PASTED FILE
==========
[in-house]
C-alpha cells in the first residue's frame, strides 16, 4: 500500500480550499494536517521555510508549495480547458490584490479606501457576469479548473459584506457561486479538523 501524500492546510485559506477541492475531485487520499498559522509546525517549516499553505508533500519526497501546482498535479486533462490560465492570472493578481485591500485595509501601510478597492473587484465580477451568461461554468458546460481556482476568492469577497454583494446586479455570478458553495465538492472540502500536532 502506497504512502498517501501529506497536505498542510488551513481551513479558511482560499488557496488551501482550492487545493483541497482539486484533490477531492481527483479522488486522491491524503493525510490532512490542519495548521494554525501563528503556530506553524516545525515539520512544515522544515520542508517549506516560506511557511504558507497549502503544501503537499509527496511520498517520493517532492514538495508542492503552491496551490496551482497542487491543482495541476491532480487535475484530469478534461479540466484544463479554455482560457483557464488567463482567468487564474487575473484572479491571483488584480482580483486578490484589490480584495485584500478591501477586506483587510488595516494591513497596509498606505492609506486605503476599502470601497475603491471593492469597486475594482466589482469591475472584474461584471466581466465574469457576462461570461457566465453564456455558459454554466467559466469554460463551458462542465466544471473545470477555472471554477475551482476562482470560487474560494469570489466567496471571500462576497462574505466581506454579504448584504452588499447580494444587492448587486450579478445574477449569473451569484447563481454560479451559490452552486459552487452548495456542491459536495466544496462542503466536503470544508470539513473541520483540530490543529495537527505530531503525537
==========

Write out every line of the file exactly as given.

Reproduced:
[in-house]
C-alpha cells in the first residue's frame, strides 16, 4: 500500500480550499494536517521555510508549495480547458490584490479606501457576469479548473459584506457561486479538523 501524500492546510485559506477541492475531485487520499498559522509546525517549516499553505508533500519526497501546482498535479486533462490560465492570472493578481485591500485595509501601510478597492473587484465580477451568461461554468458546460481556482476568492469577497454583494446586479455570478458553495465538492472540502500536532 502506497504512502498517501501529506497536505498542510488551513481551513479558511482560499488557496488551501482550492487545493483541497482539486484533490477531492481527483479522488486522491491524503493525510490532512490542519495548521494554525501563528503556530506553524516545525515539520512544515522544515520542508517549506516560506511557511504558507497549502503544501503537499509527496511520498517520493517532492514538495508542492503552491496551490496551482497542487491543482495541476491532480487535475484530469478534461479540466484544463479554455482560457483557464488567463482567468487564474487575473484572479491571483488584480482580483486578490484589490480584495485584500478591501477586506483587510488595516494591513497596509498606505492609506486605503476599502470601497475603491471593492469597486475594482466589482469591475472584474461584471466581466465574469457576462461570461457566465453564456455558459454554466467559466469554460463551458462542465466544471473545470477555472471554477475551482476562482470560487474560494469570489466567496471571500462576497462574505466581506454579504448584504452588499447580494444587492448587486450579478445574477449569473451569484447563481454560479451559490452552486459552487452548495456542491459536495466544496462542503466536503470544508470539513473541520483540530490543529495537527505530531503525537